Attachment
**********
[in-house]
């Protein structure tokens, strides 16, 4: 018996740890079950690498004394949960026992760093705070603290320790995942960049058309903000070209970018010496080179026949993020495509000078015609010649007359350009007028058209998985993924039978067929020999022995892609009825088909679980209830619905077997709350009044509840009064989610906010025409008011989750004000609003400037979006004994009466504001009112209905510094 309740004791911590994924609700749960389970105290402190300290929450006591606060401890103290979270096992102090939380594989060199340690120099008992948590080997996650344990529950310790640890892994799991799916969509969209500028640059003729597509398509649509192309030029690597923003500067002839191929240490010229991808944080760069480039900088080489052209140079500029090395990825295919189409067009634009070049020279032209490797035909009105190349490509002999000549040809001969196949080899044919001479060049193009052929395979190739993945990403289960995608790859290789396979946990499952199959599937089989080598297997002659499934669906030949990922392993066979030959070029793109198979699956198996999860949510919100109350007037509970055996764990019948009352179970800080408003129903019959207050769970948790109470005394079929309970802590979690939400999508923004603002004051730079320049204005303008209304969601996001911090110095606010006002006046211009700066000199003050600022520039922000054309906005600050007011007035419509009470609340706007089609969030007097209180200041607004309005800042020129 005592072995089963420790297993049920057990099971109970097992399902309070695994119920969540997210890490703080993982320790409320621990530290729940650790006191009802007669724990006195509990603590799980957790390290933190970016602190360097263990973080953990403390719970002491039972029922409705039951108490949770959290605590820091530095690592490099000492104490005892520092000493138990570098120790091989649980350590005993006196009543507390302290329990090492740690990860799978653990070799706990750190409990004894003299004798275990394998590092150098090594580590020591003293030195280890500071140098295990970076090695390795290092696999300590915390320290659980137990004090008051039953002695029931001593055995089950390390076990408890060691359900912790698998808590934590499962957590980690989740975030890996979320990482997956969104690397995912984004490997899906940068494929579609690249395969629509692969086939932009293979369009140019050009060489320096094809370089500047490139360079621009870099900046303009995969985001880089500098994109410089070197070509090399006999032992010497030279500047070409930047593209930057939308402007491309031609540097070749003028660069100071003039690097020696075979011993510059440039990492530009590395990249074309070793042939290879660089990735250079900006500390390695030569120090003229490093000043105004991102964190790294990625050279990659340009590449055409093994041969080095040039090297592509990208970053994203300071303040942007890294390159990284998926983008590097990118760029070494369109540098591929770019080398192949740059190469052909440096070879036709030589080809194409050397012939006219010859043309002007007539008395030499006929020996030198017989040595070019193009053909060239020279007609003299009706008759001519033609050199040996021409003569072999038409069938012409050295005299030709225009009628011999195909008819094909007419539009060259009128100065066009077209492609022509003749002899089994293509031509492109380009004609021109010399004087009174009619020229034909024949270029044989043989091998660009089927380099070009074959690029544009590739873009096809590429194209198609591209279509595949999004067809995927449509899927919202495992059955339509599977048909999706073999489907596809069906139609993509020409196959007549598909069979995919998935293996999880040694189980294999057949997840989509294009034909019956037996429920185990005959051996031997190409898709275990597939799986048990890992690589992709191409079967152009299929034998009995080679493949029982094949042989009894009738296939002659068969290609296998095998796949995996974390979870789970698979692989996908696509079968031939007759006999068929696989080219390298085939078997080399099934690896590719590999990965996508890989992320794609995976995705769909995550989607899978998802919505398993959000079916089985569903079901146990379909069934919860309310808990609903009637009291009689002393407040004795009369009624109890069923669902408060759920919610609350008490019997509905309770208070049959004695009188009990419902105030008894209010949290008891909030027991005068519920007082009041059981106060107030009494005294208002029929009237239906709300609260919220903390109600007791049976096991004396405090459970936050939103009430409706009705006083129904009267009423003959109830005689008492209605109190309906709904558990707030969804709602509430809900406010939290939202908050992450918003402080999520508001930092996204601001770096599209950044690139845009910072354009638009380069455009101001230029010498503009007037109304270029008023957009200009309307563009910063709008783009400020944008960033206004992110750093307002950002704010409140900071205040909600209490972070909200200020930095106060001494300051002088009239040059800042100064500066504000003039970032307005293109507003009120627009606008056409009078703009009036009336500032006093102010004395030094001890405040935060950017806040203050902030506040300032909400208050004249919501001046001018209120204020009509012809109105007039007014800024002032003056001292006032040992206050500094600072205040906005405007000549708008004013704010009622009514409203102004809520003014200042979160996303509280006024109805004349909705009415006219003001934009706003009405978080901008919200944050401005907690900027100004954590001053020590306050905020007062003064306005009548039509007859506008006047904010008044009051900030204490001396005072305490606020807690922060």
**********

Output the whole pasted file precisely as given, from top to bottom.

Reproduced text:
[in-house]
């Protein structure tokens, strides 16, 4: 018996740890079950690498004394949960026992760093705070603290320790995942960049058309903000070209970018010496080179026949993020495509000078015609010649007359350009007028058209998985993924039978067929020999022995892609009825088909679980209830619905077997709350009044509840009064989610906010025409008011989750004000609003400037979006004994009466504001009112209905510094 309740004791911590994924609700749960389970105290402190300290929450006591606060401890103290979270096992102090939380594989060199340690120099008992948590080997996650344990529950310790640890892994799991799916969509969209500028640059003729597509398509649509192309030029690597923003500067002839191929240490010229991808944080760069480039900088080489052209140079500029090395990825295919189409067009634009070049020279032209490797035909009105190349490509002999000549040809001969196949080899044919001479060049193009052929395979190739993945990403289960995608790859290789396979946990499952199959599937089989080598297997002659499934669906030949990922392993066979030959070029793109198979699956198996999860949510919100109350007037509970055996764990019948009352179970800080408003129903019959207050769970948790109470005394079929309970802590979690939400999508923004603002004051730079320049204005303008209304969601996001911090110095606010006002006046211009700066000199003050600022520039922000054309906005600050007011007035419509009470609340706007089609969030007097209180200041607004309005800042020129 005592072995089963420790297993049920057990099971109970097992399902309070695994119920969540997210890490703080993982320790409320621990530290729940650790006191009802007669724990006195509990603590799980957790390290933190970016602190360097263990973080953990403390719970002491039972029922409705039951108490949770959290605590820091530095690592490099000492104490005892520092000493138990570098120790091989649980350590005993006196009543507390302290329990090492740690990860799978653990070799706990750190409990004894003299004798275990394998590092150098090594580590020591003293030195280890500071140098295990970076090695390795290092696999300590915390320290659980137990004090008051039953002695029931001593055995089950390390076990408890060691359900912790698998808590934590499962957590980690989740975030890996979320990482997956969104690397995912984004490997899906940068494929579609690249395969629509692969086939932009293979369009140019050009060489320096094809370089500047490139360079621009870099900046303009995969985001880089500098994109410089070197070509090399006999032992010497030279500047070409930047593209930057939308402007491309031609540097070749003028660069100071003039690097020696075979011993510059440039990492530009590395990249074309070793042939290879660089990735250079900006500390390695030569120090003229490093000043105004991102964190790294990625050279990659340009590449055409093994041969080095040039090297592509990208970053994203300071303040942007890294390159990284998926983008590097990118760029070494369109540098591929770019080398192949740059190469052909440096070879036709030589080809194409050397012939006219010859043309002007007539008395030499006929020996030198017989040595070019193009053909060239020279007609003299009706008759001519033609050199040996021409003569072999038409069938012409050295005299030709225009009628011999195909008819094909007419539009060259009128100065066009077209492609022509003749002899089994293509031509492109380009004609021109010399004087009174009619020229034909024949270029044989043989091998660009089927380099070009074959690029544009590739873009096809590429194209198609591209279509595949999004067809995927449509899927919202495992059955339509599977048909999706073999489907596809069906139609993509020409196959007549598909069979995919998935293996999880040694189980294999057949997840989509294009034909019956037996429920185990005959051996031997190409898709275990597939799986048990890992690589992709191409079967152009299929034998009995080679493949029982094949042989009894009738296939002659068969290609296998095998796949995996974390979870789970698979692989996908696509079968031939007759006999068929696989080219390298085939078997080399099934690896590719590999990965996508890989992320794609995976995705769909995550989607899978998802919505398993959000079916089985569903079901146990379909069934919860309310808990609903009637009291009689002393407040004795009369009624109890069923669902408060759920919610609350008490019997509905309770208070049959004695009188009990419902105030008894209010949290008891909030027991005068519920007082009041059981106060107030009494005294208002029929009237239906709300609260919220903390109600007791049976096991004396405090459970936050939103009430409706009705006083129904009267009423003959109830005689008492209605109190309906709904558990707030969804709602509430809900406010939290939202908050992450918003402080999520508001930092996204601001770096599209950044690139845009910072354009638009380069455009101001230029010498503009007037109304270029008023957009200009309307563009910063709008783009400020944008960033206004992110750093307002950002704010409140900071205040909600209490972070909200200020930095106060001494300051002088009239040059800042100064500066504000003039970032307005293109507003009120627009606008056409009078703009009036009336500032006093102010004395030094001890405040935060950017806040203050902030506040300032909400208050004249919501001046001018209120204020009509012809109105007039007014800024002032003056001292006032040992206050500094600072205040906005405007000549708008004013704010009622009514409203102004809520003014200042979160996303509280006024109805004349909705009415006219003001934009706003009405978080901008919200944050401005907690900027100004954590001053020590306050905020007062003064306005009548039509007859506008006047904010008044009051900030204490001396005072305490606020807690922060």